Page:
Foreword Reviews

Ring On Deli

Clarion Rating: 4 out of 5

Ring On Deli is a rousing and rewarding novel whose everyday heroes resist excessive leaps forward.

In Eric Giroux’s witty contemporary novel Ring On Deli, grocery store workers are determined to stand in the way of technology’s bulldozer.

Ray is almost eighteen, and his brother Patrick is just eleven, when their parents die in an car accident. Without relatives, pragmatic Ray scouts a town cheap enough for them to afford. He lands a job at its only grocery store. Six years later, he’s still making sandwiches there and trying to parent Patrick through his confused adolescence. And even though change is coming, the eccentric townspeople resist the store’s proposed automation.

Whimsical humor and fresh, descriptive language characterizes Ray’s narration. He observes the comical nature of the people and situations around him and responds to his circumstances with generous acceptance. He even regards the town’s ruinous, wild-roaming pigs as residents who’ve established their own customs and festivities. But when modernization rips at the social fabric of the grocery store, he stretches his observations to include unemployment, losses of pride, and a shrinking sense of community. The town’s self-sufficiency is threatened, as are its poor but proud citizens, who live on sell-by-date bargains and discards.

Ray’s intelligence and maturity are apparent as he extends patience and care to others. Patrick is his counterpoint: he remembers their father’s alcoholism and dances with its lingering shadows. Patrick tests Ray’s patience and optimism, and his actions are a darker reflection of small-town, post-industrial America.

The large and boisterous secondary cast includes descendants of the Italian clan that founded the grocery store, who now fight over whether to keep it as is or strip it down to a robotized profit center; hapless locals who cling to the town’s melting iceberg of capitalism; a school principal who’s done everything right, but who ended up underpaid and lonely; an erudite store manager who fills in the blanks left by Ray’s education; and a teacher who battles terminal cancer long enough to leave Patrick on a firmer footing. Each is carved with precision.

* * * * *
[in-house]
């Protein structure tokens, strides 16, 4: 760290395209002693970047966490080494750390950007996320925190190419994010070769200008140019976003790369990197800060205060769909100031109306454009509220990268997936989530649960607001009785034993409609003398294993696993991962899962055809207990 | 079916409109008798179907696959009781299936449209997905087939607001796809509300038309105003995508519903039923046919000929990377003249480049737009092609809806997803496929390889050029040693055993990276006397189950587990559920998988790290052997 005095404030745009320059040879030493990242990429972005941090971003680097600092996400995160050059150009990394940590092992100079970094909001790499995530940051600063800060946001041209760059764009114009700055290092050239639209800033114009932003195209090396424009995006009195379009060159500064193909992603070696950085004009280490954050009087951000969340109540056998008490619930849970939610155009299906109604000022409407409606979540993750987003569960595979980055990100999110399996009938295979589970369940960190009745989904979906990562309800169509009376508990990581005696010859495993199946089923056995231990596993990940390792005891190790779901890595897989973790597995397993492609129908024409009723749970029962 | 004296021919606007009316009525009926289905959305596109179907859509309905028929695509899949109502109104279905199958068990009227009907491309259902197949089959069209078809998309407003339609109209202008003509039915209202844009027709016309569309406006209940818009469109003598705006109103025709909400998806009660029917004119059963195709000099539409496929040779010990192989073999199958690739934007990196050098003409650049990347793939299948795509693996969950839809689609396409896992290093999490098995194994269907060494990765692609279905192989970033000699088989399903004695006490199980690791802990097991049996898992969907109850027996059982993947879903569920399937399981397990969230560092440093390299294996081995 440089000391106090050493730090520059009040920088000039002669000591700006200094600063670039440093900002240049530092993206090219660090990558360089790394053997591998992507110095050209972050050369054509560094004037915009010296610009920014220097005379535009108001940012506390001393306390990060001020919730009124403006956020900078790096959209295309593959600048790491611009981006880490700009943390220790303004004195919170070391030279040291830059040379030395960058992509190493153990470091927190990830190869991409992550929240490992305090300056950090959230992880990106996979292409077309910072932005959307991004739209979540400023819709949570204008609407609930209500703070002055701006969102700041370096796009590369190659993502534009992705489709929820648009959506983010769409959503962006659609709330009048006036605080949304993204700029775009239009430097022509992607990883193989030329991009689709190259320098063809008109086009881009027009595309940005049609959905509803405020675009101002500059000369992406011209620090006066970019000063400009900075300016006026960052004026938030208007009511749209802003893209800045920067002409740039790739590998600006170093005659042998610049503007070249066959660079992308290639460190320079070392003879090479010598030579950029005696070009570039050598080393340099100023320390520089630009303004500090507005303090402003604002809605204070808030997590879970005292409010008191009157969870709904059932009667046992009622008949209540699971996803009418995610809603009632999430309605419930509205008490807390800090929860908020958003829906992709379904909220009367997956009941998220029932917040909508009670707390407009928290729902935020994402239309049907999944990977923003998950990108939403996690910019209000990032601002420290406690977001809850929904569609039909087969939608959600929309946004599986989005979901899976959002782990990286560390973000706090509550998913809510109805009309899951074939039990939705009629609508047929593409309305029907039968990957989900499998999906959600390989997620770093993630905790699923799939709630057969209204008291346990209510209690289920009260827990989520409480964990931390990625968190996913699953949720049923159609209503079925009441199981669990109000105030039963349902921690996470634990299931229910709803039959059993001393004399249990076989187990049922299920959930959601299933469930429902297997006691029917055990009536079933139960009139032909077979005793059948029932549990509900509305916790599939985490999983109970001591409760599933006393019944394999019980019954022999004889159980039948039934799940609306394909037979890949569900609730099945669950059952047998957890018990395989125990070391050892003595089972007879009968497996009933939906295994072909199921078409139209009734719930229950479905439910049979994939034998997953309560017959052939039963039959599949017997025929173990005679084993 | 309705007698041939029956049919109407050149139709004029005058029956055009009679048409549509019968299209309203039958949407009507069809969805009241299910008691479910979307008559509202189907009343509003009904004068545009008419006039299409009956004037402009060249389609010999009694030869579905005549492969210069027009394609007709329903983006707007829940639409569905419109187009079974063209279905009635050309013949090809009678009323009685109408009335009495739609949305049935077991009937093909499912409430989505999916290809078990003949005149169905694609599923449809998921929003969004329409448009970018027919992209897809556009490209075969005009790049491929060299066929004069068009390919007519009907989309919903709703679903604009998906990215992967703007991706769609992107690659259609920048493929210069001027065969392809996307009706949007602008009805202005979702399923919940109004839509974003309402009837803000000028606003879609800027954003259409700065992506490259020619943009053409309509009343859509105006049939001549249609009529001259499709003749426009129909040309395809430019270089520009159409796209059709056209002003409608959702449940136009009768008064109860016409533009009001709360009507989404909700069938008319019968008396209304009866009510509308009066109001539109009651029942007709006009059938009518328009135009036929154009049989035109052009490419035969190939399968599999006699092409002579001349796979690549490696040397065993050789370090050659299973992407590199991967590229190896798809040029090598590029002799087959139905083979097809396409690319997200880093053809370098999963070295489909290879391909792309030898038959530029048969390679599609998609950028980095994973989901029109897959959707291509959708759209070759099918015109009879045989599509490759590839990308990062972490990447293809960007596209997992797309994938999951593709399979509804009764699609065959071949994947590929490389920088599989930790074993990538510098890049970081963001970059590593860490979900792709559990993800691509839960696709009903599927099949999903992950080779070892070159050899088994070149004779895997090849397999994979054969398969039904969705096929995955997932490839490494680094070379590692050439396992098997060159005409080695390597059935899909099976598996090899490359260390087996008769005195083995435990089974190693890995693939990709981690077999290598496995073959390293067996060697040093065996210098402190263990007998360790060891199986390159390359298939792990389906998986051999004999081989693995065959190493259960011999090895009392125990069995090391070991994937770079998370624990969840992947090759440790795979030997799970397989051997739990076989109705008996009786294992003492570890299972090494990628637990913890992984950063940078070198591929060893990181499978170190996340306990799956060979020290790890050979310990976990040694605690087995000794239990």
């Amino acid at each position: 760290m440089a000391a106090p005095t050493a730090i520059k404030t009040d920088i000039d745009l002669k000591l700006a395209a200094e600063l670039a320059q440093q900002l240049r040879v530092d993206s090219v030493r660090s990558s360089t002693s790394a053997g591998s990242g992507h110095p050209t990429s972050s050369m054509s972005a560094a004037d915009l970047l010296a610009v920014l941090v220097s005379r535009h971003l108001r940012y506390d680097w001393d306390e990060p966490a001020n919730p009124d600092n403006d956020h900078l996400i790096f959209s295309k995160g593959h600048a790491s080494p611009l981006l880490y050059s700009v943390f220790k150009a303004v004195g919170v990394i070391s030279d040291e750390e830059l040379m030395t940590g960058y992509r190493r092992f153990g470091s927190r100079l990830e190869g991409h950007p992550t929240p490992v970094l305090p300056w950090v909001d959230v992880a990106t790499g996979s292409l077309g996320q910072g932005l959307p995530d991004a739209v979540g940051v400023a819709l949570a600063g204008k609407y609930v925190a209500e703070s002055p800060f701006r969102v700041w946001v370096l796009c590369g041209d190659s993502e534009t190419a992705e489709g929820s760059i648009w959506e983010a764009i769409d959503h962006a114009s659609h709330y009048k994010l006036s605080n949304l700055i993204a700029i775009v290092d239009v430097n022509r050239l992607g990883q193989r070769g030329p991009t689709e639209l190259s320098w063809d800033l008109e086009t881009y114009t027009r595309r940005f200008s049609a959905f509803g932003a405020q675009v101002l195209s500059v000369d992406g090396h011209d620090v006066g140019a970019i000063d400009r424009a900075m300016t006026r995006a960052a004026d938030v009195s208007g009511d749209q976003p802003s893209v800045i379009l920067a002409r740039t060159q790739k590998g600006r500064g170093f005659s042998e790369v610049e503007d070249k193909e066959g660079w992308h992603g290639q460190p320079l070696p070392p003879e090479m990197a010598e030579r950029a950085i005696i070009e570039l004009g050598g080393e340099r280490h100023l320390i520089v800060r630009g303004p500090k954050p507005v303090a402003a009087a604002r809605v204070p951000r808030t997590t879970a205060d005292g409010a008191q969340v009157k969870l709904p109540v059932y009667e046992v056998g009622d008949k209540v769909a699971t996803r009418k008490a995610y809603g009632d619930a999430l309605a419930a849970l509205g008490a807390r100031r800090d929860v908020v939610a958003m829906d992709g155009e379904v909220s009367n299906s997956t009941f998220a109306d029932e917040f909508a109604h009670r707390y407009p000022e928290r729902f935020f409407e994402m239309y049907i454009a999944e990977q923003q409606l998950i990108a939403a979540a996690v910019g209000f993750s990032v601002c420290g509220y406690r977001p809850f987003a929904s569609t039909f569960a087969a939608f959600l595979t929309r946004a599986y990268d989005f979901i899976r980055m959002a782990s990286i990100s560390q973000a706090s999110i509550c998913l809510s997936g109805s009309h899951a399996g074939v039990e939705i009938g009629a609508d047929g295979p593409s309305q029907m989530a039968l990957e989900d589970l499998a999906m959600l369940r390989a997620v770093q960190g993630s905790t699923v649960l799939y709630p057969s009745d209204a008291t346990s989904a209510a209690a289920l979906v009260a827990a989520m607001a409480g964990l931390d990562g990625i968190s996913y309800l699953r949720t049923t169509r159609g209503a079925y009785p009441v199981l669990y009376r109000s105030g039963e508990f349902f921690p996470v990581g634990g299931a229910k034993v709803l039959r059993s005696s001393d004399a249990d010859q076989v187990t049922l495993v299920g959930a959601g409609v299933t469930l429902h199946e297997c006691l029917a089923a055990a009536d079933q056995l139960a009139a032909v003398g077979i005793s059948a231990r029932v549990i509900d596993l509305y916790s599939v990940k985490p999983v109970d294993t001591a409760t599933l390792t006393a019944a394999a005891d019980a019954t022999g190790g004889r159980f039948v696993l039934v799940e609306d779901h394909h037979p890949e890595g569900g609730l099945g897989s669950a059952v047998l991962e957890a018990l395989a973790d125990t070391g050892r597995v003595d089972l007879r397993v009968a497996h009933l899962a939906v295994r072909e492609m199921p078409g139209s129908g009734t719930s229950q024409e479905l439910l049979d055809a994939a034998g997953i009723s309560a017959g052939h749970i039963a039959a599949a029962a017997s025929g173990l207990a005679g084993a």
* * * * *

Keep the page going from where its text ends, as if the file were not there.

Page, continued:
The story glides along, weaving from character to character with facility and holding interest with its smorgasbord of sidebars. These cover Patrick’s caustic take on The Brady Bunch and a history of the town written in 1892 that’s both laugh-out-loud funny and convincing. By the time the grocery store imposes modernization, everyone in the book has a stake in the outcome, and open rebellion breaks out.

Ring On Deli is a rousing and rewarding novel whose everyday heroes resist excessive leaps forward.

Reviewed by Susan Waggoner

Disclosure: This article is not an endorsement, but a review. The author of this book provided free copies of the book and paid a small fee to have their book reviewed by a professional reviewer. Foreword Reviews and Clarion Reviews make no guarantee that the author will receive a positive review. Foreword Magazine, Inc. is disclosing this in accordance with the Federal Trade Commission’s 16 CFR, Part 255.

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